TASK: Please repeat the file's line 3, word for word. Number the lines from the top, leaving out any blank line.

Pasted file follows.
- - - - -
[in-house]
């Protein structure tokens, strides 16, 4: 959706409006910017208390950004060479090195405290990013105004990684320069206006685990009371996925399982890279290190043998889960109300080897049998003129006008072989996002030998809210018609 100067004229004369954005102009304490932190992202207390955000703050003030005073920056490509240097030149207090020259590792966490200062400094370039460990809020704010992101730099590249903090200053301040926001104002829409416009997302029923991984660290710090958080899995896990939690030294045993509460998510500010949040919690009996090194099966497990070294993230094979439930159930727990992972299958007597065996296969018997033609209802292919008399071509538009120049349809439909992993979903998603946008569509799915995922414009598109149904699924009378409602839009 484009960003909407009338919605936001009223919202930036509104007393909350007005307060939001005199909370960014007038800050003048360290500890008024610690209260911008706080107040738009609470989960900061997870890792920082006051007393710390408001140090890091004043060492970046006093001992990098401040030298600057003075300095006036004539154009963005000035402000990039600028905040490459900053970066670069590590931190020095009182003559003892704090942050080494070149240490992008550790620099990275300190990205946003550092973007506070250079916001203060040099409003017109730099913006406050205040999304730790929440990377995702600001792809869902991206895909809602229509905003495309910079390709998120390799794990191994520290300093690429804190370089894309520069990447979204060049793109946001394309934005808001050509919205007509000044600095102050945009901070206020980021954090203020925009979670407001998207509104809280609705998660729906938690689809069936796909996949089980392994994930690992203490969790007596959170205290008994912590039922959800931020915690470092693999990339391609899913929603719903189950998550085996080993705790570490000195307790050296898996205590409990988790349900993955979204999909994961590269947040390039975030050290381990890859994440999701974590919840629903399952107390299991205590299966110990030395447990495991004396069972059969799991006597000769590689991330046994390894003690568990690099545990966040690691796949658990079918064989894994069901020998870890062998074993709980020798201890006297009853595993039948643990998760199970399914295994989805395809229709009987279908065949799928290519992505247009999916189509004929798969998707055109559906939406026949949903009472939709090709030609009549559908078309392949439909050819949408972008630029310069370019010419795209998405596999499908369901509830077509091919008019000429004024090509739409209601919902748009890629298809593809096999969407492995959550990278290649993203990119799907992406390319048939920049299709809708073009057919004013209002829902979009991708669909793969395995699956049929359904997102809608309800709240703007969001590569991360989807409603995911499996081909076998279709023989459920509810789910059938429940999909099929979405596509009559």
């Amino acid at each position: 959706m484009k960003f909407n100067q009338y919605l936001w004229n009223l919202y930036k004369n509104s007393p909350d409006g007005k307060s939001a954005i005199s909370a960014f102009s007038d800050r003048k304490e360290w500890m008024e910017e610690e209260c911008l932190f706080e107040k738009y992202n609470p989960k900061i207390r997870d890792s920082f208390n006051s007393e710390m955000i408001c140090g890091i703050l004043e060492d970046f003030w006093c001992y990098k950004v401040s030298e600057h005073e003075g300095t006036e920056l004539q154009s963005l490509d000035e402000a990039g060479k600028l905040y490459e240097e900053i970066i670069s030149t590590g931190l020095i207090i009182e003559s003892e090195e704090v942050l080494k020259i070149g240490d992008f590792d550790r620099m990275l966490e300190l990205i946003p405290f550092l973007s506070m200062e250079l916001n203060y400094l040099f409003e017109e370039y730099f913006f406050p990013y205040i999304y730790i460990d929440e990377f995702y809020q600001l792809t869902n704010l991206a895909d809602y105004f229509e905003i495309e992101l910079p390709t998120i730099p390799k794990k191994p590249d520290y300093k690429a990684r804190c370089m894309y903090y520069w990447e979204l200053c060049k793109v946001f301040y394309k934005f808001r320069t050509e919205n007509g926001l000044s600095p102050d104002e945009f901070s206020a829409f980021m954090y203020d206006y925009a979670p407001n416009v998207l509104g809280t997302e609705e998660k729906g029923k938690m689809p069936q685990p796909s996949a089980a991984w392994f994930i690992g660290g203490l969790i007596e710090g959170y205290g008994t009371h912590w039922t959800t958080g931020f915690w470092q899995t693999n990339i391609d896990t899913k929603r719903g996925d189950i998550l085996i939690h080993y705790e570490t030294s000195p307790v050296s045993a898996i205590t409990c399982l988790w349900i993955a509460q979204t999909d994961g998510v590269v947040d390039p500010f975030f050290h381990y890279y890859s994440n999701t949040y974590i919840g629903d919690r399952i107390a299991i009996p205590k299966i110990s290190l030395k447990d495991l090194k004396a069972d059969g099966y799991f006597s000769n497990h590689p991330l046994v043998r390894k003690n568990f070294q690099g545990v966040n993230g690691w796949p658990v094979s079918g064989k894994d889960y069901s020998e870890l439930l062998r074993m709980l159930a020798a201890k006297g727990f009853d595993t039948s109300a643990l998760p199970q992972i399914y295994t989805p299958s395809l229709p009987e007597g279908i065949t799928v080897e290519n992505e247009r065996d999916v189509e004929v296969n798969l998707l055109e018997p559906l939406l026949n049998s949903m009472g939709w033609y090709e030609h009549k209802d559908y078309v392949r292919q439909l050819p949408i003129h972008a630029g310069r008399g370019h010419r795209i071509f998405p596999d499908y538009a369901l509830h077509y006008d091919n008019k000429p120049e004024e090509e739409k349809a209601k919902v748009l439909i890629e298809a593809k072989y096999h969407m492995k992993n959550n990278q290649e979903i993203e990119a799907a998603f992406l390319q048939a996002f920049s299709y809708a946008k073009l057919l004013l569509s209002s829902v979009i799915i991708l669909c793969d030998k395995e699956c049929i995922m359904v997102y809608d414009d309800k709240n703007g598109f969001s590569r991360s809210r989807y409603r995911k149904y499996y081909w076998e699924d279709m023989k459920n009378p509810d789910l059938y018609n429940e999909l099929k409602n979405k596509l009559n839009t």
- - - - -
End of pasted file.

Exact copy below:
């Amino acid at each position: 959706m484009k960003f909407n100067q009338y919605l936001w004229n009223l919202y930036k004369n509104s007393p909350d409006g007005k307060s939001a954005i005199s909370a960014f102009s007038d800050r003048k304490e360290w500890m008024e910017e610690e209260c911008l932190f706080e107040k738009y992202n609470p989960k900061i207390r997870d890792s920082f208390n006051s007393e710390m955000i408001c140090g890091i703050l004043e060492d970046f003030w006093c001992y990098k950004v401040s030298e600057h005073e003075g300095t006036e920056l004539q154009s963005l490509d000035e402000a990039g060479k600028l905040y490459e240097e900053i970066i670069s030149t590590g931190l020095i207090i009182e003559s003892e090195e704090v942050l080494k020259i070149g240490d992008f590792d550790r620099m990275l966490e300190l990205i946003p405290f550092l973007s506070m200062e250079l916001n203060y400094l040099f409003e017109e370039y730099f913006f406050p990013y205040i999304y730790i460990d929440e990377f995702y809020q600001l792809t869902n704010l991206a895909d809602y105004f229509e905003i495309e992101l910079p390709t998120i730099p390799k794990k191994p590249d520290y300093k690429a990684r804190c370089m894309y903090y520069w990447e979204l200053c060049k793109v946001f301040y394309k934005f808001r320069t050509e919205n007509g926001l000044s600095p102050d104002e945009f901070s206020a829409f980021m954090y203020d206006y925009a979670p407001n416009v998207l509104g809280t997302e609705e998660k729906g029923k938690m689809p069936q685990p796909s996949a089980a991984w392994f994930i690992g660290g203490l969790i007596e710090g959170y205290g008994t009371h912590w039922t959800t958080g931020f915690w470092q899995t693999n990339i391609d896990t899913k929603r719903g996925d189950i998550l085996i939690h080993y705790e570490t030294s000195p307790v050296s045993a898996i205590t409990c399982l988790w349900i993955a509460q979204t999909d994961g998510v590269v947040d390039p500010f975030f050290h381990y890279y890859s994440n999701t949040y974590i919840g629903d919690r399952i107390a299991i009996p205590k299966i110990s290190l030395k447990d495991l090194k004396a069972d059969g099966y799991f006597s000769n497990h590689p991330l046994v043998r390894k003690n568990f070294q690099g545990v966040n993230g690691w796949p658990v094979s079918g064989k894994d889960y069901s020998e870890l439930l062998r074993m709980l159930a020798a201890k006297g727990f009853d595993t039948s109300a643990l998760p199970q992972i399914y295994t989805p299958s395809l229709p009987e007597g279908i065949t799928v080897e290519n992505e247009r065996d999916v189509e004929v296969n798969l998707l055109e018997p559906l939406l026949n049998s949903m009472g939709w033609y090709e030609h009549k209802d559908y078309v392949r292919q439909l050819p949408i003129h972008a630029g310069r008399g370019h010419r795209i071509f998405p596999d499908y538009a369901l509830h077509y006008d091919n008019k000429p120049e004024e090509e739409k349809a209601k919902v748009l439909i890629e298809a593809k072989y096999h969407m492995k992993n959550n990278q290649e979903i993203e990119a799907a998603f992406l390319q048939a996002f920049s299709y809708a946008k073009l057919l004013l569509s209002s829902v979009i799915i991708l669909c793969d030998k395995e699956c049929i995922m359904v997102y809608d414009d309800k709240n703007g598109f969001s590569r991360s809210r989807y409603r995911k149904y499996y081909w076998e699924d279709m023989k459920n009378p509810d789910l059938y018609n429940e999909l099929k409602n979405k596509l009559n839009t």